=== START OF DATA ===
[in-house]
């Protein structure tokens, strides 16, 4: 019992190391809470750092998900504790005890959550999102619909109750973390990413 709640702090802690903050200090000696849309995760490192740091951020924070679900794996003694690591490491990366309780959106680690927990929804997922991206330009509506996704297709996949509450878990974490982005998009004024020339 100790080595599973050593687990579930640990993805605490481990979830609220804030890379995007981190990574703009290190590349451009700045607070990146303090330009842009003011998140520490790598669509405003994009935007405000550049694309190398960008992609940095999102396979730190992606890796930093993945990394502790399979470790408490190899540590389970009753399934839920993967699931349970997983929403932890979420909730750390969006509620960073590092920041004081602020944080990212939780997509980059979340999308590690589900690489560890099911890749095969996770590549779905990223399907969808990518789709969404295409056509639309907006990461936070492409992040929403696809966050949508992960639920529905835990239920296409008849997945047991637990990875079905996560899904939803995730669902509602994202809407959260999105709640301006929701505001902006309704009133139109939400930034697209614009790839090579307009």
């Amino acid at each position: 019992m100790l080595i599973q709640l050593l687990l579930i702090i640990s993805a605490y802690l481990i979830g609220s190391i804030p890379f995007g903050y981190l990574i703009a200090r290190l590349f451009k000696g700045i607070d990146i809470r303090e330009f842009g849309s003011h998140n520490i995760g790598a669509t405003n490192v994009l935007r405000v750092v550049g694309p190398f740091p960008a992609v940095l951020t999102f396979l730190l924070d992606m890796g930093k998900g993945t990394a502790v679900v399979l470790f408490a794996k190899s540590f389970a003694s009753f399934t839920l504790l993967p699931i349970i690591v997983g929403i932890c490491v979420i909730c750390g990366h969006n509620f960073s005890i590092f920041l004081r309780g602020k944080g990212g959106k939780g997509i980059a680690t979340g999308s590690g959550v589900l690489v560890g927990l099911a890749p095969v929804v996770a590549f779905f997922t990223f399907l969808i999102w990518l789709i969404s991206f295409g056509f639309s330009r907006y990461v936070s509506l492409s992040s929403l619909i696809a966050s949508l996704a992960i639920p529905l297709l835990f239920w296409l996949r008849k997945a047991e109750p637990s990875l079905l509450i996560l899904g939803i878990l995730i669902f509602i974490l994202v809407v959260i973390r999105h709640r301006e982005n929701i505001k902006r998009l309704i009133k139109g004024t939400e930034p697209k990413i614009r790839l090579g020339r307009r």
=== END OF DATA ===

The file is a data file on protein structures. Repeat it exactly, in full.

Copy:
[in-house]
């Protein structure tokens, strides 16, 4: 019992190391809470750092998900504790005890959550999102619909109750973390990413 709640702090802690903050200090000696849309995760490192740091951020924070679900794996003694690591490491990366309780959106680690927990929804997922991206330009509506996704297709996949509450878990974490982005998009004024020339 100790080595599973050593687990579930640990993805605490481990979830609220804030890379995007981190990574703009290190590349451009700045607070990146303090330009842009003011998140520490790598669509405003994009935007405000550049694309190398960008992609940095999102396979730190992606890796930093993945990394502790399979470790408490190899540590389970009753399934839920993967699931349970997983929403932890979420909730750390969006509620960073590092920041004081602020944080990212939780997509980059979340999308590690589900690489560890099911890749095969996770590549779905990223399907969808990518789709969404295409056509639309907006990461936070492409992040929403696809966050949508992960639920529905835990239920296409008849997945047991637990990875079905996560899904939803995730669902509602994202809407959260999105709640301006929701505001902006309704009133139109939400930034697209614009790839090579307009």
């Amino acid at each position: 019992m100790l080595i599973q709640l050593l687990l579930i702090i640990s993805a605490y802690l481990i979830g609220s190391i804030p890379f995007g903050y981190l990574i703009a200090r290190l590349f451009k000696g700045i607070d990146i809470r303090e330009f842009g849309s003011h998140n520490i995760g790598a669509t405003n490192v994009l935007r405000v750092v550049g694309p190398f740091p960008a992609v940095l951020t999102f396979l730190l924070d992606m890796g930093k998900g993945t990394a502790v679900v399979l470790f408490a794996k190899s540590f389970a003694s009753f399934t839920l504790l993967p699931i349970i690591v997983g929403i932890c490491v979420i909730c750390g990366h969006n509620f960073s005890i590092f920041l004081r309780g602020k944080g990212g959106k939780g997509i980059a680690t979340g999308s590690g959550v589900l690489v560890g927990l099911a890749p095969v929804v996770a590549f779905f997922t990223f399907l969808i999102w990518l789709i969404s991206f295409g056509f639309s330009r907006y990461v936070s509506l492409s992040s929403l619909i696809a966050s949508l996704a992960i639920p529905l297709l835990f239920w296409l996949r008849k997945a047991e109750p637990s990875l079905l509450i996560l899904g939803i878990l995730i669902f509602i974490l994202v809407v959260i973390r999105h709640r301006e982005n929701i505001k902006r998009l309704i009133k139109g004024t939400e930034p697209k990413i614009r790839l090579g020339r307009r």